Does Arsene Wenger deserve more respect?

Yesterday’s pre-match press conference ahead of Arsenal’s first leg clash with Bayern Munich in the last-16 of the Champions League saw manager Arsene Wenger respond defensively to questions over his future in North London.

The Frenchman took questions from the press, just as he always does, in a clear, concise, reflective, relaxed, and jovial manner – until the question of his contract was asked.

The Sun ran a story yesterday morning, before the press conference, stating as fact that Arsenal were set to offer the 63-year-old a new 2-year contract to stay at the Emirates.

This story was conveniently published just after the Gunners were dumped out of yet another domestic cup competition to another lower league side and fans across all sections of the Arsenal faithful were understandably disillusioned and restless about the future of the club.

Wenger described the story as “lies” and, in effect, deliberate misinformation designed only to ‘hurt’. The headlines on the back pages of the evening papers read ‘meltdown’ and ‘storm’ and today there are sound bites from Stewart Robson doing the rounds at a number of established news outlets that blame Wenger for Arsenal’s trophy drought.

“If he doesn’t like the question, he goes on the attack,” Robson claims.

Now, firstly I believe I’m right in suggesting that Stewart Robson has his own agenda, having been a former player and media representative for the club, before falling out of favour with Wenger.

He tends to get wheeled out at every opportunity to have a dig at Wenger and, usually when the club have had a defeat and there is reactionary discontent whipped up amongst the fans.

Secondly, I detected more defensiveness from Wenger than ‘attack’ – the irony of which is not lost on me – and I have to say I sympathize with the man. He mentioned he’d been in England doing his job for 16 years.

In that time he has been met with an appalling amount of contempt from the British press who are, by all accounts, the most ruthless, self-serving, and disingenuous bunch of hacks. Just ask Hugh Grant.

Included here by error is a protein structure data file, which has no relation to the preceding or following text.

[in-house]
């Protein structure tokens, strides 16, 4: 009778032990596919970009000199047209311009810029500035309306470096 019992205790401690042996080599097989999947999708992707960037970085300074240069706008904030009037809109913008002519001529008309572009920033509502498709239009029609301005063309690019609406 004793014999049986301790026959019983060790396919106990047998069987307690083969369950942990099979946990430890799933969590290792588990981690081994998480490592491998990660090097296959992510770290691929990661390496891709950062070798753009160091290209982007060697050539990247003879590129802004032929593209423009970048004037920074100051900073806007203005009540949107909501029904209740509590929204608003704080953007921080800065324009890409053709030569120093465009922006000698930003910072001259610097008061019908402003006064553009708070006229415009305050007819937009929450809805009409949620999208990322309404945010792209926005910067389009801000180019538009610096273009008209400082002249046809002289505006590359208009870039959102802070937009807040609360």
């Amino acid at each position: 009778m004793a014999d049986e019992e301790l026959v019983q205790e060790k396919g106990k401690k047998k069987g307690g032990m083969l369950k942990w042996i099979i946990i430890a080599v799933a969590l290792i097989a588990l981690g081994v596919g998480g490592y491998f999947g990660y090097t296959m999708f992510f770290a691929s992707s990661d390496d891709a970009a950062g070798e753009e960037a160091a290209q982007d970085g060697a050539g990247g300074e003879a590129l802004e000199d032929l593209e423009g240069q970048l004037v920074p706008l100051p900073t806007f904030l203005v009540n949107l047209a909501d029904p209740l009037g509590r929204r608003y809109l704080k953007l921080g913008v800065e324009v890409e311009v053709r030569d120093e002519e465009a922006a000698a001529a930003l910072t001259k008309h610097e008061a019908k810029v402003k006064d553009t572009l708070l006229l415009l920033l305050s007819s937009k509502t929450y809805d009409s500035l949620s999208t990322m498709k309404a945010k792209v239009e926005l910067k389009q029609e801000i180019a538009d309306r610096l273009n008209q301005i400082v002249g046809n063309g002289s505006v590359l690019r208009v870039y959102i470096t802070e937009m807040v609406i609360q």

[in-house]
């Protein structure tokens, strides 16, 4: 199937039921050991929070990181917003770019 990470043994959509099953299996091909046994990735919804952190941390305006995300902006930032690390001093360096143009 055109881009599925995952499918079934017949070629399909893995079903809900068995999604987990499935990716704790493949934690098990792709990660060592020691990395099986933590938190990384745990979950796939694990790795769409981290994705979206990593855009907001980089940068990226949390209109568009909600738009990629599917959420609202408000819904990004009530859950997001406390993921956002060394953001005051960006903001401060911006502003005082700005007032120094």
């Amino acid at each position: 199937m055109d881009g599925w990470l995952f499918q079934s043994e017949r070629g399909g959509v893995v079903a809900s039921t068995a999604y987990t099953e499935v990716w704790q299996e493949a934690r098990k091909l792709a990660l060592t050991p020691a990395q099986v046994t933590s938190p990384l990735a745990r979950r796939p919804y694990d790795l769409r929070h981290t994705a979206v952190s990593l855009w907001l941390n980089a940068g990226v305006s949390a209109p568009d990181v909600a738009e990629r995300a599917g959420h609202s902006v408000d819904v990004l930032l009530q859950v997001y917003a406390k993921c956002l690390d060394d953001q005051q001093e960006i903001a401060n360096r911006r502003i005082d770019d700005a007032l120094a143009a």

When Wenger first arrived in England, he was met with ridicule and a sprinkling of xenophobia simply for being French and remotely exotic compared to other managers in the Premier League at the time who were, by and large, white British men and, let’s face it, still are to a large extent.

Since then, he’s been treated with suspicion and ridicule for his customs and his philosophy and now, after 8 years without a trophy, he is mocked and shamed and bullied.

Rarely does the man who revolutionized English football – players used to eat fry-ups before games for crying out loud – ever display any contempt for the press, despite my firm belief that he is a very proud man whose reputation hangs in the balance.

I have to say, Arsenal press conferences are a the most comfortable ones in London, probably the country – the staff there are attentive and friendly, the free food and drink is superb, the atmosphere is welcoming and relaxed. The manager is pensive and intelligent and happy to answer a plethora of pointless questions as much as he is content to discuss politics and world affairs.

He invites the press into his home effectively and he is always diplomatic and considered, the very best of hosts – he looks as if he feels at home with twenty-odd microphones thrust in face. Never have I seen him lose his cool before.

The game on Saturday will have hurt him – his reaction yesterday was of a man who is wounded, not angry – he knows his relationship with the fans is changing and he knows he’s under pressure. The press are the mediums, the agents of this change in many ways. It is through the press that he communicates with Arsenal fans all across the world.

If you look at the way Sir Alex Ferguson handles the press, you could glean an insight – he refuses to answer ‘stupid’ questions, he bans members of the press he dislikes, and responds with wrath when his authority over English football is challenged.

Arsene Wenger has allowed the press free reign over his professional and personal life for 16 years and has remained composed and dignified, polite and off-guard. I think it’s about time he was met with the respect he deserves for his services to Arsenal and to English football, regardless of his future plans.

images:  © wonker

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